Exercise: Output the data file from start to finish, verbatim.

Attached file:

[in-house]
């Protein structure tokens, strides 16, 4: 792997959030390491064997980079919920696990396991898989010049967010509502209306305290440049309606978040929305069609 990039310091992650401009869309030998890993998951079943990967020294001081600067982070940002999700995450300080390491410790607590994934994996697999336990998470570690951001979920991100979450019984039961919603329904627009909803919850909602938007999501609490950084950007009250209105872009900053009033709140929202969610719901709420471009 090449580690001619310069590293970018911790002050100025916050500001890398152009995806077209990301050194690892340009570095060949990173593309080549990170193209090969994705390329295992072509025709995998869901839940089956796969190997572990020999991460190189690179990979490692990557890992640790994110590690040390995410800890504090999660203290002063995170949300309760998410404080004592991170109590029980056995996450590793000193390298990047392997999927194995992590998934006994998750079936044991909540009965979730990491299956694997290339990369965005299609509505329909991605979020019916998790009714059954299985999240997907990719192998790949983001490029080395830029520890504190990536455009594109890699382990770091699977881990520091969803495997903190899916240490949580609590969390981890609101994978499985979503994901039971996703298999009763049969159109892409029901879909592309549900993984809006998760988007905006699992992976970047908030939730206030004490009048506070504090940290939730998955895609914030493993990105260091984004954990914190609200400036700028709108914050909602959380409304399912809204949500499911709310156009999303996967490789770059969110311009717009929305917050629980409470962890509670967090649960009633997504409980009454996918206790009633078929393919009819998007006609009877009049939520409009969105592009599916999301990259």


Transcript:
[in-house]
């Protein structure tokens, strides 16, 4: 792997959030390491064997980079919920696990396991898989010049967010509502209306305290440049309606978040929305069609 990039310091992650401009869309030998890993998951079943990967020294001081600067982070940002999700995450300080390491410790607590994934994996697999336990998470570690951001979920991100979450019984039961919603329904627009909803919850909602938007999501609490950084950007009250209105872009900053009033709140929202969610719901709420471009 090449580690001619310069590293970018911790002050100025916050500001890398152009995806077209990301050194690892340009570095060949990173593309080549990170193209090969994705390329295992072509025709995998869901839940089956796969190997572990020999991460190189690179990979490692990557890992640790994110590690040390995410800890504090999660203290002063995170949300309760998410404080004592991170109590029980056995996450590793000193390298990047392997999927194995992590998934006994998750079936044991909540009965979730990491299956694997290339990369965005299609509505329909991605979020019916998790009714059954299985999240997907990719192998790949983001490029080395830029520890504190990536455009594109890699382990770091699977881990520091969803495997903190899916240490949580609590969390981890609101994978499985979503994901039971996703298999009763049969159109892409029901879909592309549900993984809006998760988007905006699992992976970047908030939730206030004490009048506070504090940290939730998955895609914030493993990105260091984004954990914190609200400036700028709108914050909602959380409304399912809204949500499911709310156009999303996967490789770059969110311009717009929305917050629980409470962890509670967090649960009633997504409980009454996918206790009633078929393919009819998007006609009877009049939520409009969105592009599916999301990259």